January’s news-stand covers tend to give the impression that most of us were given hair shirts for Christmas. Seldom a good look – and they don’t half get in the way of taking a peek at what Nature is up to. Whilst we’ve been shuffling out of our festive cocoons she’s bounded into the new year all bright and perky and up-and-at-’em with some real treats for the kitchen. There’s enough colour and flavour to brighten even the dreariest of January days.
Eat more fruit! the headlines finger-wag. Alright then. Let’s start with oranges. Or more specifically the bitter Seville oranges that are in season for January and February only. Their brevity has done nothing to diminish our love for these bright beauties. They were hugely popular in Britain for quite some time before burgeoning trade links with the east brought their sweeter cousins over in the early 17th century. It’s interesting to note that many of our traditional dishes which call for oranges probably originated not with sweet ones but with the Sevilles.
Take advantage of how they cut through the intensity of red meats by adding a strip of their zest to beef or venison casseroles. Elizabeth David has a lovely recipe for partidge that’s pot-roasted with sliced Seville oranges, white wine and garlic. I almost – almost – hesitate to mention Duck a l’Orange. Does it still suffer from being a 1960s joke? Maybe. Maybe the laugh is on us for consigning it for so long to the ‘deary me, no’ recipe list. Try this bigarade sauce (bigarade being the french name for Seville oranges) with some duck breasts and you’ll see what I mean.
- Pare the zest of two Seville oranges as thinly as you can and cut into super-thin strips. Give them a few minutes in rapidly boiling water, drain and then leave to cool.
- Heat 1.5tbsps granulated sugar and 1tbsp sherry, red wine or balsamic vinegar in a saucepan until it goes a light caramel colour. Pour in 200ml duck, chicken or veal stock and let it simmer for 5 minutes to reduce.
- Add the juice from the two oranges and the zest strips. Reduce a little more if you feel it needs it and then finish by whisking in a knob of butter for shine.
Seville oranges are excellent for sweet dishes too. You could try an orange meringue pie. Or an orange curd. Or marmalade. Now there’s a good job for a rainy January weekend.
Any time now we’ll start to see the first of the forced rhubarb crops. So much lovelier than the summer season version. These forced ones are gloriously, candy-flossly pink with a vibrance of flavour that lives up to their looks. I like to make batches of rhubarb cordial. Very good indeed with sparkling water, sparkling wine, or with gin for a rhubarb gimlet. Wash and trim but do not peel 700g of forced rhubarb. Cut into 10cm chunks and bring to a boil with 220g caster sugar and 600ml water. Leave for 20 minutes with the lid on then turn the heat off and leave for another hour. Strain through a fine sieve, really pressing at the fruit to get all the juice out. You should get a litre or so of cordial that will happily keep for a month in the fridge in sterilised bottles. And the rhubarb puree you’re left with in your sieve is a winner with ice- cream.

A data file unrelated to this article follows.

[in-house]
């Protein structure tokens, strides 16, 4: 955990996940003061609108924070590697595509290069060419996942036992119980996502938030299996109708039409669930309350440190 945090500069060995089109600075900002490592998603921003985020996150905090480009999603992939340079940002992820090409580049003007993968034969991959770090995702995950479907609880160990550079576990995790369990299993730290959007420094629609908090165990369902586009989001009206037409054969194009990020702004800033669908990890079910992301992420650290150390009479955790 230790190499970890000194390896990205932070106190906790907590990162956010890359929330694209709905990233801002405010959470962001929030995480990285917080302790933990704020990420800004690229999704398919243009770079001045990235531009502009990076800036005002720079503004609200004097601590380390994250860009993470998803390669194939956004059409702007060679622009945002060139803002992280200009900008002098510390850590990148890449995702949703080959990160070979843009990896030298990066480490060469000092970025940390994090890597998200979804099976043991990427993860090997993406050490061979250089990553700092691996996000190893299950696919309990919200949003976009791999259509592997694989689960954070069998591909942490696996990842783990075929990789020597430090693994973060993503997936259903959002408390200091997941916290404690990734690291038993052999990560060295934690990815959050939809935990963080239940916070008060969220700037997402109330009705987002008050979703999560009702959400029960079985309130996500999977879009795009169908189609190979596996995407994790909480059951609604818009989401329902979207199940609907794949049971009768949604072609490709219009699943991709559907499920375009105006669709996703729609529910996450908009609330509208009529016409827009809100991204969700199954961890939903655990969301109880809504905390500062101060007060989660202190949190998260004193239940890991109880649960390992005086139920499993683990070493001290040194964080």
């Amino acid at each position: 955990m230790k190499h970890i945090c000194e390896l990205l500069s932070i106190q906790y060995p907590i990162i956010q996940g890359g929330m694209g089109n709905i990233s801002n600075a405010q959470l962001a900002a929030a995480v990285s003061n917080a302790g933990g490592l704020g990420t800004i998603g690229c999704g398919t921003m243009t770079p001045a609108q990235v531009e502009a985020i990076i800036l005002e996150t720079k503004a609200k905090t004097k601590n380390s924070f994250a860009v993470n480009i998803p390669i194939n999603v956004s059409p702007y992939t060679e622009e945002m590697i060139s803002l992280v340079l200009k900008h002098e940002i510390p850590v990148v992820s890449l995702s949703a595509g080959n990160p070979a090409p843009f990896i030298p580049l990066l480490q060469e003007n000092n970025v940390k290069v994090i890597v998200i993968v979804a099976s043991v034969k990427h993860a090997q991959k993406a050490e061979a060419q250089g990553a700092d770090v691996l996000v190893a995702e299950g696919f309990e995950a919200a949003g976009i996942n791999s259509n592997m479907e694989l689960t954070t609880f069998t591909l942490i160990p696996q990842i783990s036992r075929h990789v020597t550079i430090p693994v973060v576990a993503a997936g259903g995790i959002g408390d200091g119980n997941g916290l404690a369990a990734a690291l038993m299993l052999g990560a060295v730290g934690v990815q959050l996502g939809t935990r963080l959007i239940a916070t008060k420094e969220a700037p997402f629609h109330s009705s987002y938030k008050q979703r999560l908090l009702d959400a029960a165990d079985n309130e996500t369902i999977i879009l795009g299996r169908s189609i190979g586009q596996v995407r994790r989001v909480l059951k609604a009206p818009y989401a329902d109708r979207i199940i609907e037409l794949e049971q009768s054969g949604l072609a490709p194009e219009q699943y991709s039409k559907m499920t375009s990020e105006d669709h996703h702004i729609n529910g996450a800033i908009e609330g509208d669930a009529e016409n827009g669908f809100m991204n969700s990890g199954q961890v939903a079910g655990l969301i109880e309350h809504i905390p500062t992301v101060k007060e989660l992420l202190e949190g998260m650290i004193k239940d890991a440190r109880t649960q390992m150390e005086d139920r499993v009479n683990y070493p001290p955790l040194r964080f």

Please don’t be fooled by the supermarkets into any imported rhubarb. It has got to be bought British. And – if at all possible – bought Yorkshire. There’s an area between Leeds, Morley and Wakefield which has become known as the ‘Rhubarb Triangle’. Since the late 1800s growers there have been making a name for themselves with forced rhubarb. So much so that they’ve been given Protected Designation of Origin status thus putting Yorkshire forced rhubarb on a par with champagne and parma ham. And why not.
The ground in that part of Yorkshire is part of the reason their rhubarb is so special. Wakefield is also one of the very few places in the UK where liquorice can grow. There’s something about that soil. But it’s the growing in the dark that differentiates forced rhubarb from the summer crop. Dark which is so critical that tours and cropping are done by candleight so as not to disturb the rhubarb. Legend has it that forced rhubarb originated in Chelsea Physic Garden when a bucket was accidentally left over the plant. Rather fancier pots are available now for anyone looking to have a go at their own – rhubarb is still one of the most popular allotment crops.
As is beetroot. Some of the glossiest beetroot I’ve ever had was from a friend’s allotment. January’s beetroots will need rather longer cooking time than the young roots of last autumn. Speed them up by peeling and cutting into wedges before roasting. Add in a handful of shallots, a sprig of rosemary, whole garlic cloves, olive oil and seasoning, and in 45 minutes or so (at 190C) you’ve got something smashing.
Anyone clinging to the idea of detox can satisfy themselves with the knowledge that beetroot is supposedly good for cleansing the liver. Just in time for Burns Night on January 25th. A night of haggis and whisky and poetry that humbly began just as nine friends who got together five years after Rabbie’s death for a dinner in his honour. They couldn’t have had any idea that over 200 years later it would be such a far-flung and popular tradition.
I have two Burns Night tips to share: 1) Marks and Spencer’s haggis is for my money less greasy than the omnipresent Macsweens; and 2) bash your neeps and your tatties together, add some chopped chives and you’ve got Orkney clapshot. The herbs give a pleasing onion-ness and their green flecks manage to brighten the plate up somewhat.
New Year blues? Nah. Bring it on.